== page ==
Eminent Chinese of the Ch'ing Period/Lin Po-t'ung

3645486Eminent Chinese of the Ch'ing Period, Volume 1 — Lin Po-t'ungHiromu Momose

LIN Po-t'ung 林伯桐 (T. 桐君, H. 月亭), 1775–1845, Jan. 8, scholar, was a native of Canton. He graduated as chü-jên in 1801, but was unable to obtain a chin-shih degree though he competed in the examination several times. In 1810, when pirates terrorized the seacoast of Kwangtung, he presented to Governor-general Pai-ling 百齡 (T. 子頤, H. 菊溪, surname 張, 1748–1816, posthumous name 文敏) a memorial recommending measures for their suppression. It is reported that Pai-ling accepted his suggestions and was successful, thus gaining for himself a minor hereditary rank which was later raised to a baronetcy. In 1826, when Juan Yüan [q. v.] reorganized the famous Hsüeh-hai T'ang Academy (see under Juan Yüan) at Canton, Lin was chosen as one of the superintendents—this being the highest office in the Academy—for unlike other Academies, there was no single director. About the years 1837–39 he tutored two sons of Têng T'ing-chên [q. v.], then governor-general of Kwangtung and Kwangsi. Early in 1844 he obtained an official position as department director of schools at Tê-ch'ing, Kwangtung, where about ten months later he died in office.

Among a group of Cantonese scholars who advocated an eclectic position between the School of Han Learning (see under Ku Yen-wu and Hui Tung) and Sung Neo-Confucianism, Lin Po-t'ung may be regarded as the earliest. He maintained that Chu Hsi never ignored an exegetic or historical study of the Classics. But reacting against the over-ideological trend of contemporary Neo-Confucianism, Lin leaned towards the scientific method of criticizing the Classics which had been developed by the School of Han Learning. From this standpoint he produced two critical works on the Classic of Poetry: 毛詩通考 Mao-shih t'ung-k'ao, 30 chüan, a criticism of Chêng Hsüan's (see under Chang Êr-ch'i commentaries; and Mao-shih chih-hsiao (識小) 30 chüan, a study of terms and passages whose exegesis is doubtful. He did not, however, ignore philosophical study, for he left a work, entitled 供冀小言 Kung-chi hsiao-yen, 1 chüan, which is a collection of 22 essays on human nature, the moral law, etc. A collection of his prose works, entitled 修本堂稿 Hsiu-pên t'ang kao, 5 chüan, also contains many short essays on philosophical and classical subjects. In a work, entitled 冠昏䘮祭考 Kuan-hun sang-chi k'ao, 12 chüan, he explains the formalities of four Confucian rites, the performance of which is regarded as the duty of man, namely, the ceremonies on coming-of-age, of marriage, the funeral rites, and the respect paid to ancestors. The above-mentioned works, and a few others, were edited by his pupils, and were printed in 1844 by his son under the collective title Hsiu-pên t'ang ts'ung-shu. The two first-mentioned works on the Classic of Poetry were reprinted in the Ling-nan i-shu (see under Wu Ch'ung-yüeh). Earlier, in 1838, he published a register of the Hsüeh-hai t'ang Academy under the title, Hsüeh-hai t'ang chih (志). This was supplemented about 1879 by Ch'ên Li [q. v.] and was reprinted in the second edition of the Hsiu-pên t'ang ts'ung-shu. About 20 unpublished works by Lin Po-t'ung were gathered in 1856 by members of the editorial board for the compilation of the P'an-yü hsien-chih (see under Ch'ên Li), but these were destroyed early in 1858 when the allied forces of Great Britain and France occupied Canton (see under Yeh Ming-ch'ên).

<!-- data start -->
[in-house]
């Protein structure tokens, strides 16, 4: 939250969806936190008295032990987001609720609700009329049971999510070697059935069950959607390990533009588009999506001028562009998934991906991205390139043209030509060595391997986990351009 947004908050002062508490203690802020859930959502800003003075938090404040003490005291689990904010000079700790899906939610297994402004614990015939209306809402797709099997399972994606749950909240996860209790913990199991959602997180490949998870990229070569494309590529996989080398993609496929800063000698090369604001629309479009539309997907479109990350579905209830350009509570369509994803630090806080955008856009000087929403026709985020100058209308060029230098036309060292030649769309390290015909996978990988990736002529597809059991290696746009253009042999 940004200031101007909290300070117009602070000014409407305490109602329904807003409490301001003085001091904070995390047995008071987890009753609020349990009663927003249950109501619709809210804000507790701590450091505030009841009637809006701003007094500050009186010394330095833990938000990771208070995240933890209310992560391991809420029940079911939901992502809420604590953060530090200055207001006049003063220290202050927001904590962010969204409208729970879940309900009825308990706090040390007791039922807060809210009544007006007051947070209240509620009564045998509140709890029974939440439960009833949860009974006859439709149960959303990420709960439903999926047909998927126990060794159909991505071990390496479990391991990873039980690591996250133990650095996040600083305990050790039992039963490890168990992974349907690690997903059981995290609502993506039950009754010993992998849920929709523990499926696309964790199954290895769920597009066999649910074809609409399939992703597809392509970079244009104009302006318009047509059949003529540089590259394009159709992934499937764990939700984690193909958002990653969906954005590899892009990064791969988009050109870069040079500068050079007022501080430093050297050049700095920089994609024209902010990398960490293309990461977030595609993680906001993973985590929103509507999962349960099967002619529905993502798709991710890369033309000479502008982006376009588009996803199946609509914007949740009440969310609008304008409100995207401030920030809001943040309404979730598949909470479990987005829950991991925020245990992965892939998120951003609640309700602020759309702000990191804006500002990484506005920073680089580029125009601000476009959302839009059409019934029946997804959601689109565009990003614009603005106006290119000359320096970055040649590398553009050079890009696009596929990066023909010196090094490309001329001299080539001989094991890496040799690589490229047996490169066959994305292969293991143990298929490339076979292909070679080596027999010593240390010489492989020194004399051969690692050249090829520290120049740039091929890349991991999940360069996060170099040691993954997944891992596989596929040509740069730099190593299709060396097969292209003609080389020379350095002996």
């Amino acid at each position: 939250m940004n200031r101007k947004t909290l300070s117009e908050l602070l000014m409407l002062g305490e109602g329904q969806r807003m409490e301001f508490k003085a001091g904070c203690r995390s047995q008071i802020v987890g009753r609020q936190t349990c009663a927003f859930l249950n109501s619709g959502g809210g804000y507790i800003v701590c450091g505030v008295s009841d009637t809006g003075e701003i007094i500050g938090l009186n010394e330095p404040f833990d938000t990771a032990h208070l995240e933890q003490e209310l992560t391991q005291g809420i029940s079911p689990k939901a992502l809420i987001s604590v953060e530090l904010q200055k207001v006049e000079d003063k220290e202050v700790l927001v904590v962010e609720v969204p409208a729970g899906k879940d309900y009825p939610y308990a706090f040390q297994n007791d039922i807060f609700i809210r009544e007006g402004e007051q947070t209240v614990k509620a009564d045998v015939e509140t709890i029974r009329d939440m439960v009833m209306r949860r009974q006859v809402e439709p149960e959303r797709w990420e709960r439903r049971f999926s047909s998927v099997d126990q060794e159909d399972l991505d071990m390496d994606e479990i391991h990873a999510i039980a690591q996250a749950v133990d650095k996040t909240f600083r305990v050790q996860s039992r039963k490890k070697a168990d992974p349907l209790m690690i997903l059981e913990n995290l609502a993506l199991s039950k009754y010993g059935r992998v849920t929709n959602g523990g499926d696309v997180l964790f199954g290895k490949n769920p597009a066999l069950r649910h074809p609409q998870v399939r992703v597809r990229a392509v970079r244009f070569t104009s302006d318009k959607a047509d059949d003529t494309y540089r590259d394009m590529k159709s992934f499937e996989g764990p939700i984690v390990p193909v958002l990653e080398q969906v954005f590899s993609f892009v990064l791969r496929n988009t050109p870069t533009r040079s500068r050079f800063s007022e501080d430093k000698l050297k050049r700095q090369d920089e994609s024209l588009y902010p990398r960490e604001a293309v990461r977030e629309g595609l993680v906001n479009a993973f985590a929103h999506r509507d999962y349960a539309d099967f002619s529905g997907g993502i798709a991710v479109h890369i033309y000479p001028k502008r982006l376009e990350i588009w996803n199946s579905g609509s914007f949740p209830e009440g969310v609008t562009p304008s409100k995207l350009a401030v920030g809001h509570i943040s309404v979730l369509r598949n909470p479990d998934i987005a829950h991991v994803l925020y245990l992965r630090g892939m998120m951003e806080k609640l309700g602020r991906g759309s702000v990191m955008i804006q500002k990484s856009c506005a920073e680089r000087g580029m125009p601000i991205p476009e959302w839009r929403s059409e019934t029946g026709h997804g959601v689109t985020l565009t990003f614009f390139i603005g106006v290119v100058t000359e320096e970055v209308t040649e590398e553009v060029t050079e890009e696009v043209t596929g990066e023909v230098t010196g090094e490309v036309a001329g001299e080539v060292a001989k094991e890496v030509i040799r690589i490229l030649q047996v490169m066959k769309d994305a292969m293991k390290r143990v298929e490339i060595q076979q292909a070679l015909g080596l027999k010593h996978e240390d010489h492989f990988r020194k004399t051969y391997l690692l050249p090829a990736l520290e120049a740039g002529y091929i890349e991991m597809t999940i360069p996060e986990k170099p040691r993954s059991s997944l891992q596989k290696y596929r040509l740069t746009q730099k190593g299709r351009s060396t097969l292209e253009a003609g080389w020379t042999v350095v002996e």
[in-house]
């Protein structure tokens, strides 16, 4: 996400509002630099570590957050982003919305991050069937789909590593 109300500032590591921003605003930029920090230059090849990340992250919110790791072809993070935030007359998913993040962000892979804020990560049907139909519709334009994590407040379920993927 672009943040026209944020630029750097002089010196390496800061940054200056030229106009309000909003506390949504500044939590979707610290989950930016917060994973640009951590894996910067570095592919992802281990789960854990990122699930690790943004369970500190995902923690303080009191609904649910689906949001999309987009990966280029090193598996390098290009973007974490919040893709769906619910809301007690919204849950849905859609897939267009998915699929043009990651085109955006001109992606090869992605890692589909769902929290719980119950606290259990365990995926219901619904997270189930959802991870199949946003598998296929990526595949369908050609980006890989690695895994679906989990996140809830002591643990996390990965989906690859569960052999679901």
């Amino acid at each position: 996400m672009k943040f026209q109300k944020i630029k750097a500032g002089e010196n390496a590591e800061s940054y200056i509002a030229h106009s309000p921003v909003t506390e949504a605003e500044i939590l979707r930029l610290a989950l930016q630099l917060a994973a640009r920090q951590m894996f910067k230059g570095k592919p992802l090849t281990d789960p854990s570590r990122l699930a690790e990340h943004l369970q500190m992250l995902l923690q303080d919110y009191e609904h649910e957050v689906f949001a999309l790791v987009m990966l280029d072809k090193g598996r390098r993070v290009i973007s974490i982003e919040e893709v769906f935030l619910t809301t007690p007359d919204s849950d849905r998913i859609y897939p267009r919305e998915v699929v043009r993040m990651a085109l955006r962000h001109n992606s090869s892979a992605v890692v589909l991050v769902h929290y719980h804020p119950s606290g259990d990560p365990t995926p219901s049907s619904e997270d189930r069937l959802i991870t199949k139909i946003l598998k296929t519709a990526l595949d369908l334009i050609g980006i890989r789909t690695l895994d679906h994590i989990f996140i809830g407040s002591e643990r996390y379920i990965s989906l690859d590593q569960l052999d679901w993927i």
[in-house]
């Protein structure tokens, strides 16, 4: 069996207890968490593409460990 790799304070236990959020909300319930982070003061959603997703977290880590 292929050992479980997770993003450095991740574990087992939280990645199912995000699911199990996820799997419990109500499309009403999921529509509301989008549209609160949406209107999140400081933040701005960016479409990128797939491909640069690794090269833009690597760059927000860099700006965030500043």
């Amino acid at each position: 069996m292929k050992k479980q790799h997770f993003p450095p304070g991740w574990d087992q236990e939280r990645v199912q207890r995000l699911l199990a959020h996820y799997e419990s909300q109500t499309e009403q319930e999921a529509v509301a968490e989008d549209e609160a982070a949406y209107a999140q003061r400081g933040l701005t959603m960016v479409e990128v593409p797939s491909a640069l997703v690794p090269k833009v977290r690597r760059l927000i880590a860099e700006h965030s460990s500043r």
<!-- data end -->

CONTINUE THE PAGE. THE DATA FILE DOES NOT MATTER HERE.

Among the scholarly and literary friends of Lin Po-t'ung who lived in or near Canton and who at one time or another served as directors of the Hsüeh-hai t'ang Academy, the following may be mentioned: Chang Wei-p'ing; Liang T'ing-nan [qq. v.]; Wu Lan-hsiu 吳蘭修 (T. 石華, a chü-jên of 1808); Tsêng Chao 曾釗 (T. 敏修, 勉士, d. 1854); Ma Fu-an 馬福安 (T. 聖敬, 止斎, 1789–1846); Hsü Jung 徐榮 (T. 鐵孫, original ming 鑑, 1792–1855); Huang Tzŭ-kao 黃子高 (T. 叔立, 1794–1839); and Huang P'ei-fang (see under Chang Wei-p'ing). A total of some 100 works by these scholars were published, many of them being included in the Ling-nan i-shu or in the Hsüeh-hai t'ang ts'ung k'o (see under Juan Yüan) of which the first series was printed in 1877, and the second in 1886. Wu Lan-hsiu, Tsêng Chao and Huang Tzŭ-kao are also known as bibliophiles.

Perhaps the most celebrated pupils of Lin Po-t'ung were Chin Hsi-ling 金錫齡 (T. 伯年, H. 芑堂, 1811–1892), and the brothers, Hou K'ang 侯康 (T. 君模, original ming 廷楷, 1798–1837) and Hou Tu 侯度 (T. 子琴, original ming 廷椿, 1799–1855). The two first-mentioned were one time superintendents of the Hsüeh-hai t'ang Academy. Two works by Hou K'ang may here be listed: 補後漢書藝文志 Pu Hou Han-shu i-wên-chih, 4 chüan; and Pu San-kuo chih (三國志) i-wên-chih, 4 chüan, both printed in the Ling-nan i-shu. They are supplements to the bibliographical sections of the Dynastic History of the Later Han and of the Three Kindgoms, respectively.

[1/488/25a; 2/69/50b; 3/259/34a; 6/41/8b; Appendix to the second edition of the Hsiu-pên t'ang ts'ung-shu; Literary collections of Chin Hsi-ling and Huang P'ei-fang (not consulted); Jung Chao-tsu 容肇祖, 學海堂考 in Lingnan Journal vol. III, no. 4 (1934).]

Hiromu Momose